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I am sorry, my question is stupid, but I am not able to answer it, as a java illiterate. I run a tomcat (5) on CentOS5 (for a CAS server), and when I try to open this URL I get this error :

first error: java.lang.NoClassDefFoundError: Could not initialize class org.springframework.webflow.util.RandomGuid

and root error: org.springframework.web.util.NestedServletException: Handler processing failed; nested exception is java.lang.NoClassDefFoundError: Could not initialize class org.springframework.webflow.util.RandomGuid

$CLASSPATH is empty, and it seems to be a problem, but I don't know what to put in it.

EDIT: Jared is right, my hosts files defined as localhost, and now it work very well!

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5 Answers 5

up vote 25 down vote accepted

It is important to keep two or three different exceptions strait in our head in this case:

  1. java.lang.ClassNotFoundException This exception indicates that the class was not found on the classpath. This indicates that we were trying to load the class definition, and the class did not exist on the classpath.

  2. java.lang.NoClassDefFoundError This exception indicates that the JVM looked in its internal class definition data structure for the definition of a class and did not find it. This is different than saying that it could not be loaded from the classpath. Usually this indicates that we previously attempted to load a class from the classpath, but it failed for some reason - now we're trying again, but we're not even going to try to load it, because we failed loading it earlier. The earlier failure could be a ClassNotFoundException or an ExceptionInInitializerError (indicating a failure in the static initialization block) or any number of other problems. The point is, a NoClassDefFoundError is not necessarily a classpath problem.

That being said, another answer poster indicates that the RandomGUID requires a call to InetAddress.getLocalHost(). On many operating systems, this would trigger a host lookup that would use the hosts file (/etc/hosts on *NIX systems, %WINDOWS%/system32/drivers/etc/HOSTS on a Windows system.)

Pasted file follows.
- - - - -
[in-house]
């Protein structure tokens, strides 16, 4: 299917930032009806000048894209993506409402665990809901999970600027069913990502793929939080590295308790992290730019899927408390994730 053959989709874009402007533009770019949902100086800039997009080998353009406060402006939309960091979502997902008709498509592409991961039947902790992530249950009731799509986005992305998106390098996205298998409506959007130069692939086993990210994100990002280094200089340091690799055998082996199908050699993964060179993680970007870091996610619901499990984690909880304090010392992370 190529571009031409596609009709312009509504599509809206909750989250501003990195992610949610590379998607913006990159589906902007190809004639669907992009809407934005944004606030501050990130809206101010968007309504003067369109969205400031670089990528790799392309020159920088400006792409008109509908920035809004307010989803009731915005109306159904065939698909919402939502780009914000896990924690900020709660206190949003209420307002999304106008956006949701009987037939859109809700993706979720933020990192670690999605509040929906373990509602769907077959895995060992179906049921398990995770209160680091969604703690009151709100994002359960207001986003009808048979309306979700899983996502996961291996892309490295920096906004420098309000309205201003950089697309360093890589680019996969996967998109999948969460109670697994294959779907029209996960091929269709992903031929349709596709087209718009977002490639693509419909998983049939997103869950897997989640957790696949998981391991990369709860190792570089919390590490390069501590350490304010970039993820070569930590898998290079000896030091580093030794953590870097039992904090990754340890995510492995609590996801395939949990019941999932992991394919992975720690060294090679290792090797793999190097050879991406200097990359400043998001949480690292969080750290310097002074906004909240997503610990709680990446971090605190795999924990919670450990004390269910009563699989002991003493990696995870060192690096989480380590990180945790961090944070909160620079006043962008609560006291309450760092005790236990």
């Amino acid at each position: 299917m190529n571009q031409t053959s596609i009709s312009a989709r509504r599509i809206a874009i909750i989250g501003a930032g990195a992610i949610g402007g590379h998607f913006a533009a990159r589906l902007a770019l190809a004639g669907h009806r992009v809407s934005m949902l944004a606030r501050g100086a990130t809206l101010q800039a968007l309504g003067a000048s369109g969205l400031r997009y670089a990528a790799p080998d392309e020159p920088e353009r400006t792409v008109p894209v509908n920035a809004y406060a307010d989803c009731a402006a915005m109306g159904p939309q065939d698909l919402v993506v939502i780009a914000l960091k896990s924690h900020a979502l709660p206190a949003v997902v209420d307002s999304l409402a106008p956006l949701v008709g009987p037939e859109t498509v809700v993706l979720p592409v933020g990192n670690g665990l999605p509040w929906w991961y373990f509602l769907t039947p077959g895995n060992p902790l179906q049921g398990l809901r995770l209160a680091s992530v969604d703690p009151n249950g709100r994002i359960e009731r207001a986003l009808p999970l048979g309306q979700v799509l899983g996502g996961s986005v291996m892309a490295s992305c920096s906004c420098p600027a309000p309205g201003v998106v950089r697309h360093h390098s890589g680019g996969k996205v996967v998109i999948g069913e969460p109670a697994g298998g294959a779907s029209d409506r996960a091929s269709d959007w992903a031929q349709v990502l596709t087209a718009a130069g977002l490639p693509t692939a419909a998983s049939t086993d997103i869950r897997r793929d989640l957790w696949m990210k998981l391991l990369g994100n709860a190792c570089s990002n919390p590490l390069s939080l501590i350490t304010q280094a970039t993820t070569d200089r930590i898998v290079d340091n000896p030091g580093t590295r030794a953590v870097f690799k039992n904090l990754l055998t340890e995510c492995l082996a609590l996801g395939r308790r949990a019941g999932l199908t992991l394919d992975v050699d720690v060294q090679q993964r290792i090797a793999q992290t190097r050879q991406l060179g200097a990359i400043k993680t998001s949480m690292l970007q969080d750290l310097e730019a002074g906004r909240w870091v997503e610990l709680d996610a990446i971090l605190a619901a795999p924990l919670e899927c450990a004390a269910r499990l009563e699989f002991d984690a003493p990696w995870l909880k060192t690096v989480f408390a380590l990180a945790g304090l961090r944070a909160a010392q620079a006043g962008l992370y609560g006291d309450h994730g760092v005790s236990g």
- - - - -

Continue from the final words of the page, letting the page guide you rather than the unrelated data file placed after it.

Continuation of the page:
I have seen similar errors quite frequently when that file incorrectly defines the localhost address. should point to 'localhost' (and probably also localhost.localdomain.) It should NOT point to the actual host name of the machine (although for some reason, many older RedHat Linux installers liked to set it incorrectly.)

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Jared is right, my hosts files define as localhost – Cédric Girard Jan 29 '09 at 14:41

If this appeared suddenly and unlogically to what you've been constructing, try renaming and renaming back classes that are referenced in an error log. This helped me in Netbeans several times.

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The reason is failure to load class RandomGUID.

From looking at RandomGUID source, most of the chances that its static initializer failed at InetAddress.getLocalHost().

Do you have some strange networking config on the host? For example, no or weird localhost definition in /etc/hosts ?

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if the static initializer failed, the JVM would throw a ExceptionInInitializerError, not a NoClassDefFoundError. – matt b Dec 17 '08 at 19:14
No, not really. I've seen 1000 times how "java.lang.NoClassDefFoundError: Could not initialize class" is thrown when static class initializer fails. But yeah, it's probably just me :-) – Yoni Roit Dec 17 '08 at 22:34
The JVM would likely throw an ExceptionInInitializeError the FIRST time the class load fails, but would likely throw a NoClassDefFoundError on subsequent load attempts (it's smart enough not to retry loading the class if it failed before.) – Jared Jan 12 '09 at 18:43
I've had similar problems before (especially on older RedHat Linux releases) where the /etc/hosts file was hosed (no entry for, or is aliased to the actual host name rather than localhost.) – Jared Jan 12 '09 at 18:45

NoClassDef: The searched-for class definition existed when the currently executing class was compiled, but the definition can no longer be found. As you're missing a spring class I'd guess that you're missing one of the spring jar files.

There are 2 places to put jars in tomcat, there's a global area (which in 5 is something like common/lib and is a bit different in tomcat6) and the area only for your webapp, which is webapps/mywebapp/WEB-INF/lib. The jars for your app should really go here, but if you're really perplexed and can't figure out any other way to make it work they'll work in the global (if you have only some of them in the global it might also break, as they might need a class in another jar and if one piece is in the local it won't work. This is especially true for spring libraries because there's a number of separate jars, not just one).

your CLASSPATH is a list of everywhere the jvm looks for classes. This could include directories of class files, or jar or zip files of classes, which are listed like directories. Tomcat should load that for you by using the above mentioned directories correctly.

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Nowadays, the environment variable $CLASSPATH should not be used; instead, the java application should have the classpath set on the command line.

However, in the case of tomcat and libraries used in the webapps, you simply put the JARs (for Spring) into the shared/lib/ folder of the tomcat installation.

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